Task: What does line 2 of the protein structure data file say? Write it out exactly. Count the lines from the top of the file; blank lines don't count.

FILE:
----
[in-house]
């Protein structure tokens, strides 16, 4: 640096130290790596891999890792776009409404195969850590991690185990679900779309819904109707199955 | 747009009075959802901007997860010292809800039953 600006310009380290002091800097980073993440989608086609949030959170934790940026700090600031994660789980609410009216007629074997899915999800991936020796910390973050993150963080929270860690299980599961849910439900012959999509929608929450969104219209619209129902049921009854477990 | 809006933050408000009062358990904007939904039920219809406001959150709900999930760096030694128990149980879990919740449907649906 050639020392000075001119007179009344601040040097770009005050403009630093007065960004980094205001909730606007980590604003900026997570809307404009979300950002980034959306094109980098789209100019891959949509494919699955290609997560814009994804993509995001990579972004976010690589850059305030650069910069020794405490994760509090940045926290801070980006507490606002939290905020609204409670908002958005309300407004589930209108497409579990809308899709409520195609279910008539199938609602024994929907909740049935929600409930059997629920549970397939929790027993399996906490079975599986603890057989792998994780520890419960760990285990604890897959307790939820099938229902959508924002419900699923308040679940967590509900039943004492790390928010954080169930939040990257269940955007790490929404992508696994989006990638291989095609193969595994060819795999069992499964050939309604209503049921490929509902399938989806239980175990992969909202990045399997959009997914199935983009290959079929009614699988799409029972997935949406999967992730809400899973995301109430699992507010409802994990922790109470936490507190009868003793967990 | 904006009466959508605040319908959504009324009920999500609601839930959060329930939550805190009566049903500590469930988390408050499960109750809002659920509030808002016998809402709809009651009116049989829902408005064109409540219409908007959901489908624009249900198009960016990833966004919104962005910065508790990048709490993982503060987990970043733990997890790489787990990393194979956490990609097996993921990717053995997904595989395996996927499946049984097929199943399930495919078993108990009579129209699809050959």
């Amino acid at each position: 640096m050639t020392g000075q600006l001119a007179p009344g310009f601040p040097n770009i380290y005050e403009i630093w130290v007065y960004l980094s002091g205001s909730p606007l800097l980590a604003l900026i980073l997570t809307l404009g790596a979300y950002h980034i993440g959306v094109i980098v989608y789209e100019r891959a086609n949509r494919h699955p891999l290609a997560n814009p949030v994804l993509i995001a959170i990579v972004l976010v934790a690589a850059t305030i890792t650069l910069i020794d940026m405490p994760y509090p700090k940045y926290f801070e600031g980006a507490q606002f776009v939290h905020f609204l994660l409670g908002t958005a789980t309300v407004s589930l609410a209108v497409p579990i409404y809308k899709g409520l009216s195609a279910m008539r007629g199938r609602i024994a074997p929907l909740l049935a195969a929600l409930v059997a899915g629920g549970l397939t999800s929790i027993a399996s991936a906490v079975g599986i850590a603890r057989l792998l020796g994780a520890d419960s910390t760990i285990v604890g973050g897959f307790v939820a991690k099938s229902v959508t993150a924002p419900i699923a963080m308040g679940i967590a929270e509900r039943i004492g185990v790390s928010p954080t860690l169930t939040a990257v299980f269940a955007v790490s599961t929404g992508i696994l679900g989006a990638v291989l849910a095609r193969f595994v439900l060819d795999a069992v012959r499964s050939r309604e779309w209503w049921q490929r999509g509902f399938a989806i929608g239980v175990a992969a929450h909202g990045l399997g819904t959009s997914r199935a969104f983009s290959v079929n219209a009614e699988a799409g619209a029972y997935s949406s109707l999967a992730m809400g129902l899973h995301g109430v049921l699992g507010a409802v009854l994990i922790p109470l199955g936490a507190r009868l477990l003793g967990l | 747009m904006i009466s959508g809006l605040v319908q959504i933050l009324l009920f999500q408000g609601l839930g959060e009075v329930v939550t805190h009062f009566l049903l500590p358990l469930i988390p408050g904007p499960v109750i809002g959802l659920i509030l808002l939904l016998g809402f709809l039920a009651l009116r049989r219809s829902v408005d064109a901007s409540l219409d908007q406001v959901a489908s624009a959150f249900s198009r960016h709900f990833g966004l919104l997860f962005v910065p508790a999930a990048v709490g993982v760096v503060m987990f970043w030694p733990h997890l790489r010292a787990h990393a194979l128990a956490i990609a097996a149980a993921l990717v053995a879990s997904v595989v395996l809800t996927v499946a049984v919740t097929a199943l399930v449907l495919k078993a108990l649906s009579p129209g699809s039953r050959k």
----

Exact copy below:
């Protein structure tokens, strides 16, 4: 640096130290790596891999890792776009409404195969850590991690185990679900779309819904109707199955 | 747009009075959802901007997860010292809800039953 600006310009380290002091800097980073993440989608086609949030959170934790940026700090600031994660789980609410009216007629074997899915999800991936020796910390973050993150963080929270860690299980599961849910439900012959999509929608929450969104219209619209129902049921009854477990 | 809006933050408000009062358990904007939904039920219809406001959150709900999930760096030694128990149980879990919740449907649906 050639020392000075001119007179009344601040040097770009005050403009630093007065960004980094205001909730606007980590604003900026997570809307404009979300950002980034959306094109980098789209100019891959949509494919699955290609997560814009994804993509995001990579972004976010690589850059305030650069910069020794405490994760509090940045926290801070980006507490606002939290905020609204409670908002958005309300407004589930209108497409579990809308899709409520195609279910008539199938609602024994929907909740049935929600409930059997629920549970397939929790027993399996906490079975599986603890057989792998994780520890419960760990285990604890897959307790939820099938229902959508924002419900699923308040679940967590509900039943004492790390928010954080169930939040990257269940955007790490929404992508696994989006990638291989095609193969595994060819795999069992499964050939309604209503049921490929509902399938989806239980175990992969909202990045399997959009997914199935983009290959079929009614699988799409029972997935949406999967992730809400899973995301109430699992507010409802994990922790109470936490507190009868003793967990 | 904006009466959508605040319908959504009324009920999500609601839930959060329930939550805190009566049903500590469930988390408050499960109750809002659920509030808002016998809402709809009651009116049989829902408005064109409540219409908007959901489908624009249900198009960016990833966004919104962005910065508790990048709490993982503060987990970043733990997890790489787990990393194979956490990609097996993921990717053995997904595989395996996927499946049984097929199943399930495919078993108990009579129209699809050959």